keywords = "dominance, rivalry, intrasexual competition, sexual dimorphism, mate choice, masculinity",
author = "Watkins, {Christopher David} and Quist, {Michelle Christine} and Smith, {Finlay Graham} and Lisa DeBruine and Jones, {Benedict Christopher}",
year = "2012",
month = "1",
doi = "10.1002/per.837",
language = "English",
volume = "26",
pages = "79--86",
journal = "European Journal of Personality",
issn = "0890-2070",
publisher = "John Wiley and Sons Ltd",
number = "1",

}

TY - JOUR

T1 - Individual differences in women’s perceptions of other women’s dominance

AU - Watkins, Christopher David

AU - Quist, Michelle Christine

AU - Smith, Finlay Graham

AU - DeBruine, Lisa

AU - Jones, Benedict Christopher

PY - 2012/1

Y1 - 2012/1

N2 - Recent research on men’s dominance perception suggests that the extent to which men perceive masculine men to be more dominant than relatively feminine men is negatively correlated with measures of their own dominance. In the current studies, we investigated the relationship between indices of women’s own dominance and their perceptions of other women’s facial dominance. Women’s own height and scores on a dominance questionnaire were negatively correlated with the extent to which they perceived masculine women to be more dominant than relatively feminine women. In follow-up studies, we observed similar individual differences when (1) women separately judged other women’s social and physical dominance, suggesting individual differences in women’s dominance perceptions generalize across two different types of dominance judgment, and (2) we assessed the perceivers’ dominance indirectly using a questionnaire that measures the extent to which women view interactions with other women in competitive terms. These findings present new evidence that the extent to which people perceive masculine individuals to be more dominant than relatively feminine individuals is negatively correlated with measures of their own dominance and suggest that competition and conflict among women may have shaped individual differences in women’s dominance perception.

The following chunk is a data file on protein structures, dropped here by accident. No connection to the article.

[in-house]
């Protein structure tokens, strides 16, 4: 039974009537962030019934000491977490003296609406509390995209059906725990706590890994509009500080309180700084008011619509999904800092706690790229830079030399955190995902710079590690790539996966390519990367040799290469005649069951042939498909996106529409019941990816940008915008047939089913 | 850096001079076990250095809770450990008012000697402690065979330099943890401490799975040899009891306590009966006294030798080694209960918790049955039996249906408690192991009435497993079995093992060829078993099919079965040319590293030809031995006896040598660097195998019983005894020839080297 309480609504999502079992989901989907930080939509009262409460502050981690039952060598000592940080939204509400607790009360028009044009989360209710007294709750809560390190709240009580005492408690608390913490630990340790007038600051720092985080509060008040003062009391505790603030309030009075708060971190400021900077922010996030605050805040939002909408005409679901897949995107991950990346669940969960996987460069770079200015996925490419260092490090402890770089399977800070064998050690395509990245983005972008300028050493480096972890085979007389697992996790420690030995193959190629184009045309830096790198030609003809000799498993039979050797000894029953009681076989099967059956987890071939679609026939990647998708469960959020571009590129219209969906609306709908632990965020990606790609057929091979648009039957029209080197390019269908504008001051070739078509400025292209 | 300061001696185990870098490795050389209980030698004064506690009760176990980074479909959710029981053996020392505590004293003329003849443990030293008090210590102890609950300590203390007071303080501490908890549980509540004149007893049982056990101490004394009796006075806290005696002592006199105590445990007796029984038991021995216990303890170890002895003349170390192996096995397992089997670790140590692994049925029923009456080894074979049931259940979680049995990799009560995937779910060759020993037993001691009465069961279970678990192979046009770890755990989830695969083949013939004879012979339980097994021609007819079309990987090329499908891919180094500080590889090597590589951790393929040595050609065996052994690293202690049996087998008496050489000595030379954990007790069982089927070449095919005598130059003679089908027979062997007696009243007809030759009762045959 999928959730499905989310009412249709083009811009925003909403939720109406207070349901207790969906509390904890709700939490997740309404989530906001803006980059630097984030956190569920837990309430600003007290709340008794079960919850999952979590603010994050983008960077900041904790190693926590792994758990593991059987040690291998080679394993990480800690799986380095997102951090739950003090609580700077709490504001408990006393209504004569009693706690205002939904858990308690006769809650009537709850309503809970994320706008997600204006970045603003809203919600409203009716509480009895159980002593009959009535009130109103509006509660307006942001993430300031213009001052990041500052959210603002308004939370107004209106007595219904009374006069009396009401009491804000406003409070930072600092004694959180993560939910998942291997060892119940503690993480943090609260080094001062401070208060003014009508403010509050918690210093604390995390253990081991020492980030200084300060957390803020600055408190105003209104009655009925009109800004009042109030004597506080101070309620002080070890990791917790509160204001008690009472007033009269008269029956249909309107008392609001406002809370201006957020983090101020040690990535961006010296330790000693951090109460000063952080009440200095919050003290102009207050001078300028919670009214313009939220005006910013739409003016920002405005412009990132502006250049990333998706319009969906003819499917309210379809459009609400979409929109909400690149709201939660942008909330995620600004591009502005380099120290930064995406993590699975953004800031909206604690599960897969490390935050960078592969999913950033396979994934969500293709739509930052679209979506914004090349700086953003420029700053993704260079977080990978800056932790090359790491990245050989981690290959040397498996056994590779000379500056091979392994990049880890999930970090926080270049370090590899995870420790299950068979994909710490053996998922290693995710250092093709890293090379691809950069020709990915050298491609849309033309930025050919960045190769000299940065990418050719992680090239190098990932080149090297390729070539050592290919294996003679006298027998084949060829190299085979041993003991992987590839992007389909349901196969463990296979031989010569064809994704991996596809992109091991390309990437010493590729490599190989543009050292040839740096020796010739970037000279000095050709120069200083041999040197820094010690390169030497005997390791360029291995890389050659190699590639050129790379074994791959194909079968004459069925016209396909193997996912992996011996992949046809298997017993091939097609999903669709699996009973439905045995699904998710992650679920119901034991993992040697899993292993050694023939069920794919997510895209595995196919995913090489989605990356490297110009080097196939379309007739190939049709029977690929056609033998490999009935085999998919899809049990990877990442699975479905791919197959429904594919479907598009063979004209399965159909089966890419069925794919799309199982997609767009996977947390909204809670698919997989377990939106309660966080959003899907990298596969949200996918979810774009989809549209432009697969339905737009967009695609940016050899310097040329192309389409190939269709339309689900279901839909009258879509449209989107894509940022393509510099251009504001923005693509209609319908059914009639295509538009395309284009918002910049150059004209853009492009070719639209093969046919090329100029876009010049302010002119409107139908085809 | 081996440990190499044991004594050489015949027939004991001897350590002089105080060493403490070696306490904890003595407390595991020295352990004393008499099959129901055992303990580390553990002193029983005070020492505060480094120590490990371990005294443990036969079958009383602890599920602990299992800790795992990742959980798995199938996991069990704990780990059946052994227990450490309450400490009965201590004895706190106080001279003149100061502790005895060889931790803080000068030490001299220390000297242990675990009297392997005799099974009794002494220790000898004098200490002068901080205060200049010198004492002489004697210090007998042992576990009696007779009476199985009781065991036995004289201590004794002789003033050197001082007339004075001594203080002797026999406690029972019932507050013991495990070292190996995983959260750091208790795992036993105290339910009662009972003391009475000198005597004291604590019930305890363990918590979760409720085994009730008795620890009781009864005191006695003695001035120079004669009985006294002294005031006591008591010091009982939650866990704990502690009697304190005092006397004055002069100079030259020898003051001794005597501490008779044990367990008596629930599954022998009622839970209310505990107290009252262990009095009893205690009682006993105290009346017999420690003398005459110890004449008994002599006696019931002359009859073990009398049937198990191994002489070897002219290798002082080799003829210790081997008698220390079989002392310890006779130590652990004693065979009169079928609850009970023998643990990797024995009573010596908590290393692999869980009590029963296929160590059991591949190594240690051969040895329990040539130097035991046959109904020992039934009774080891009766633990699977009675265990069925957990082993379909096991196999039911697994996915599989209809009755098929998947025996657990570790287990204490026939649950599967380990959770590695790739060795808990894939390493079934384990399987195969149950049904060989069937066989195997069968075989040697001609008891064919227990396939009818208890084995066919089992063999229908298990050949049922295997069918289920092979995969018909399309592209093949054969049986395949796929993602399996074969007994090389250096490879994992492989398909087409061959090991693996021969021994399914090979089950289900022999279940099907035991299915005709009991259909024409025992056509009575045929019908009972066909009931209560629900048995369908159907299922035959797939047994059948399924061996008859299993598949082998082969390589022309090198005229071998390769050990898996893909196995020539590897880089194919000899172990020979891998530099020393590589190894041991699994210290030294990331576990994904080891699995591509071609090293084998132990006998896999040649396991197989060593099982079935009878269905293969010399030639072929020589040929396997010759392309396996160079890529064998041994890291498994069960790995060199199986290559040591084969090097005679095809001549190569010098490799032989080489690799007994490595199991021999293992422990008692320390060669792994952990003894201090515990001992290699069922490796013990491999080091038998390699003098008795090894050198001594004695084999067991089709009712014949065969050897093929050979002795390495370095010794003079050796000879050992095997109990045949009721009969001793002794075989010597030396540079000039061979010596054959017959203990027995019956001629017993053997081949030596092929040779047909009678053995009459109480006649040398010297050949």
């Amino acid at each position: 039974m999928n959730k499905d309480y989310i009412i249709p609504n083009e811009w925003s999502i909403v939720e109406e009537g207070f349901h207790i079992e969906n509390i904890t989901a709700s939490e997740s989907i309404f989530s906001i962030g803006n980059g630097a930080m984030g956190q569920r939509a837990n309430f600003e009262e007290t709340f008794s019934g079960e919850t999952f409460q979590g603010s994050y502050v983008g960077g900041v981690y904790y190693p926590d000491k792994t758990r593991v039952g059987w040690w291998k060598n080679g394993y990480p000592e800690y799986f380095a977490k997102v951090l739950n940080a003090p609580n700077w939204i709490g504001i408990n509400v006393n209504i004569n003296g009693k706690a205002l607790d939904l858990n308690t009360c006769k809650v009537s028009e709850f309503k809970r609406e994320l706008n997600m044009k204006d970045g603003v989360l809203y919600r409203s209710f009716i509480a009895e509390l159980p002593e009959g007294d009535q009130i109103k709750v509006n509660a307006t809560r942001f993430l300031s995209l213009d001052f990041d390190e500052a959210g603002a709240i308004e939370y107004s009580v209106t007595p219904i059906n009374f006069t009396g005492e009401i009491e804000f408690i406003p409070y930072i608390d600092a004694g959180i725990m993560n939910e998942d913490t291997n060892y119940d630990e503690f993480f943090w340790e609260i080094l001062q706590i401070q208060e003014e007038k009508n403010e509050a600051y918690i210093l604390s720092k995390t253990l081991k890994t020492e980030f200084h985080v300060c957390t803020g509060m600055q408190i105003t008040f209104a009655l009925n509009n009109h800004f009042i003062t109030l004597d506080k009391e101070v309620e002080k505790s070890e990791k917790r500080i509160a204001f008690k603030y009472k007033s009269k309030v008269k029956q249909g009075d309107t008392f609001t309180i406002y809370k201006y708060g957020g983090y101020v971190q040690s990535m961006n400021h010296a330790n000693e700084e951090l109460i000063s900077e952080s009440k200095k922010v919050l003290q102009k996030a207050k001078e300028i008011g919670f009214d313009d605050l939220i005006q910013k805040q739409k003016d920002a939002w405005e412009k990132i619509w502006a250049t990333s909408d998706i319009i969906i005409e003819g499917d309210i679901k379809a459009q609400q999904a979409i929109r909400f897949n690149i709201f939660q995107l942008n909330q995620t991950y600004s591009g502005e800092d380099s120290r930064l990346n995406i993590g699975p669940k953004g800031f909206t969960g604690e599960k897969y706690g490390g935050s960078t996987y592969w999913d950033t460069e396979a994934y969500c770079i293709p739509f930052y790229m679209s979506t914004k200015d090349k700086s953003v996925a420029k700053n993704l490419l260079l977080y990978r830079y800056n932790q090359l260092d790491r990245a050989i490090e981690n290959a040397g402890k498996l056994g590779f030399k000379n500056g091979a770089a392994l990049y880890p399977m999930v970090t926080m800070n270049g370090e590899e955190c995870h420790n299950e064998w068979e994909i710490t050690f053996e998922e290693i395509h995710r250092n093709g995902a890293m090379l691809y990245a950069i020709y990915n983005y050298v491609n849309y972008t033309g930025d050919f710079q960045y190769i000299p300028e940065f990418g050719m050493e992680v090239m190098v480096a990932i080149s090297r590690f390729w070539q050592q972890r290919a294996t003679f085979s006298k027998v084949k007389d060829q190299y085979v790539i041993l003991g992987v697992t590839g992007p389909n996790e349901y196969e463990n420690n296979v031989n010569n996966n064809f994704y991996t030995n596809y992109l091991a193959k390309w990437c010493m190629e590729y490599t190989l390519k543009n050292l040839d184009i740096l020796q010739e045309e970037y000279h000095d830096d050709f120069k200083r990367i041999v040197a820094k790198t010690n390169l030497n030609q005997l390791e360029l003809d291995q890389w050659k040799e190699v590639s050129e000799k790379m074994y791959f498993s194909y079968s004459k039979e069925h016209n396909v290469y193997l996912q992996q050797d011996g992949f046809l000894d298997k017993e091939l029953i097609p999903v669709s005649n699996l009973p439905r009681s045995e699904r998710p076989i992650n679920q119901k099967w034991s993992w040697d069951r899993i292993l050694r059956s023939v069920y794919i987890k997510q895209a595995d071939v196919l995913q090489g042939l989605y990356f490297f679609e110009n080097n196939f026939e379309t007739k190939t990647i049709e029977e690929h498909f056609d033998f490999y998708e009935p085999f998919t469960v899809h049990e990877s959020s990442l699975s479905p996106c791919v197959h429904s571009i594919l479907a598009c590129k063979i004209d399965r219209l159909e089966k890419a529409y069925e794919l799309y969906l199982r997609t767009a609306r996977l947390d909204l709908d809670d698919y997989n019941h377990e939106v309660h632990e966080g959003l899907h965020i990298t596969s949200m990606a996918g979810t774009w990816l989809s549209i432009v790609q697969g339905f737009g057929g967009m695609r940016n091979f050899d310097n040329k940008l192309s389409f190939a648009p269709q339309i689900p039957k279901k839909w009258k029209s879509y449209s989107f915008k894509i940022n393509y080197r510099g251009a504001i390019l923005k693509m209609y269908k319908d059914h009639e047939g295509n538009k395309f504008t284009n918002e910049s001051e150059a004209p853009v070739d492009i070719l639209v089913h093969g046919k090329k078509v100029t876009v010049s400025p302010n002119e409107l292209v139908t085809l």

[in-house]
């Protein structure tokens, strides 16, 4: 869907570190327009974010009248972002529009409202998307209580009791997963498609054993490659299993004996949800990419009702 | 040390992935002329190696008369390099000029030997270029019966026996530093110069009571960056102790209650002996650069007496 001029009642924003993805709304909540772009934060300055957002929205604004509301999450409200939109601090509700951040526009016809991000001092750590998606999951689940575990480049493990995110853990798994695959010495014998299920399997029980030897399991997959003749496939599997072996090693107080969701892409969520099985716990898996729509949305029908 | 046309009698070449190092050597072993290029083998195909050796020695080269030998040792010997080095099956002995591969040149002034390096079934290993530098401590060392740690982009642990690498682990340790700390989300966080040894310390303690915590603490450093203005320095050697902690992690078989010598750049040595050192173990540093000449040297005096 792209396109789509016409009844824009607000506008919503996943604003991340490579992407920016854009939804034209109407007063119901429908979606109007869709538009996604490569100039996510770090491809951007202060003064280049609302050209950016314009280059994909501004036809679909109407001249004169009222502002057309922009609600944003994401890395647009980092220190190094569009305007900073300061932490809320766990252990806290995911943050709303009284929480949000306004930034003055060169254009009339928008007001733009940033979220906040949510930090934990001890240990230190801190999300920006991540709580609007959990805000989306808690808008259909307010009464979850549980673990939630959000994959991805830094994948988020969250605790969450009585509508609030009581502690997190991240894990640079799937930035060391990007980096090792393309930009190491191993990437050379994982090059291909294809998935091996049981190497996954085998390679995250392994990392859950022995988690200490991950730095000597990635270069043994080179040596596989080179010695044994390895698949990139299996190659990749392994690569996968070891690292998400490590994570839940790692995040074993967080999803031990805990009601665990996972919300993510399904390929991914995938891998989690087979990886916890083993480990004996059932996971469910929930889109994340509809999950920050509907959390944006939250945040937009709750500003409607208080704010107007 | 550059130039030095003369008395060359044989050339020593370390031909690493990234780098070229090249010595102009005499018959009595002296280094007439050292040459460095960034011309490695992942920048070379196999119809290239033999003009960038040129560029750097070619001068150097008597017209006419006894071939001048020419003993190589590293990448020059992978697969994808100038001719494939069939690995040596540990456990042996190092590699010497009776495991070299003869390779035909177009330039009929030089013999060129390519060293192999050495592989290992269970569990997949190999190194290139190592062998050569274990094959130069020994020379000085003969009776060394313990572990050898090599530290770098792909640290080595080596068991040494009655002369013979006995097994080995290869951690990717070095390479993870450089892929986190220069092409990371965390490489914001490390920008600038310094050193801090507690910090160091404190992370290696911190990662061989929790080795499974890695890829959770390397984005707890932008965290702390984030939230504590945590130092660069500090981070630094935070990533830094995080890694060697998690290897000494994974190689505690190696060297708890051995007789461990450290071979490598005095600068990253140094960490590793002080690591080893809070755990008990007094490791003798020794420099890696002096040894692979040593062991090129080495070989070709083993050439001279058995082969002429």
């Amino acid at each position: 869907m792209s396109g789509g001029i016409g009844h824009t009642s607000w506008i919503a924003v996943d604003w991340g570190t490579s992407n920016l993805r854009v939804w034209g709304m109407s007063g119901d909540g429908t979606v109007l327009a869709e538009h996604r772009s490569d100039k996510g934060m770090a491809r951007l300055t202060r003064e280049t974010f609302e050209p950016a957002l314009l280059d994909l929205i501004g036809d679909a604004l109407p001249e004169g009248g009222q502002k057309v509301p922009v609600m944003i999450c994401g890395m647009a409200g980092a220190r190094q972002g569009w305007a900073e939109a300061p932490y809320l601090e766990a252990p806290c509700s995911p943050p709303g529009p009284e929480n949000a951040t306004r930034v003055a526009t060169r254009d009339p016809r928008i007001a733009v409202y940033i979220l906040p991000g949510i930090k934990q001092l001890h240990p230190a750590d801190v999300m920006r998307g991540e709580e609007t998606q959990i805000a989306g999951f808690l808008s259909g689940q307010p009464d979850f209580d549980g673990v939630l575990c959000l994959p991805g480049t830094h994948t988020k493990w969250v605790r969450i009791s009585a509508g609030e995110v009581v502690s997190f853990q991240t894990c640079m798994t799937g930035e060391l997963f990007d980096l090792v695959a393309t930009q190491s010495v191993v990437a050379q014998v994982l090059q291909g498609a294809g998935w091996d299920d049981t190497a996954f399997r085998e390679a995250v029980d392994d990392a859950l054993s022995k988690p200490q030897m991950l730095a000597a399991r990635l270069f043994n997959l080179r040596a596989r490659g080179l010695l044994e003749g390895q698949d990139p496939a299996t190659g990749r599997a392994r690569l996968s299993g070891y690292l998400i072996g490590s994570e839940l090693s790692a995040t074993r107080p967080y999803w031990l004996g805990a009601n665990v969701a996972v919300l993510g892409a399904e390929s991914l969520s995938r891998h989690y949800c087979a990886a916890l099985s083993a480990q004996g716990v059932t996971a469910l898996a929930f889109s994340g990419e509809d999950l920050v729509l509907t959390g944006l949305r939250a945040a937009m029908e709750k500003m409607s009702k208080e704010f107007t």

AB - Recent research on men’s dominance perception suggests that the extent to which men perceive masculine men to be more dominant than relatively feminine men is negatively correlated with measures of their own dominance. In the current studies, we investigated the relationship between indices of women’s own dominance and their perceptions of other women’s facial dominance. Women’s own height and scores on a dominance questionnaire were negatively correlated with the extent to which they perceived masculine women to be more dominant than relatively feminine women. In follow-up studies, we observed similar individual differences when (1) women separately judged other women’s social and physical dominance, suggesting individual differences in women’s dominance perceptions generalize across two different types of dominance judgment, and (2) we assessed the perceivers’ dominance indirectly using a questionnaire that measures the extent to which women view interactions with other women in competitive terms. These findings present new evidence that the extent to which people perceive masculine individuals to be more dominant than relatively feminine individuals is negatively correlated with measures of their own dominance and suggest that competition and conflict among women may have shaped individual differences in women’s dominance perception.

KW - dominance

KW - rivalry

KW - intrasexual competition

KW - sexual dimorphism

KW - mate choice

KW - masculinity

U2 - 10.1002/per.837

DO - 10.1002/per.837

M3 - Article

VL - 26

SP - 79

EP - 86

JO - European Journal of Personality

JF - European Journal of Personality

SN - 0890-2070

IS - 1

ER -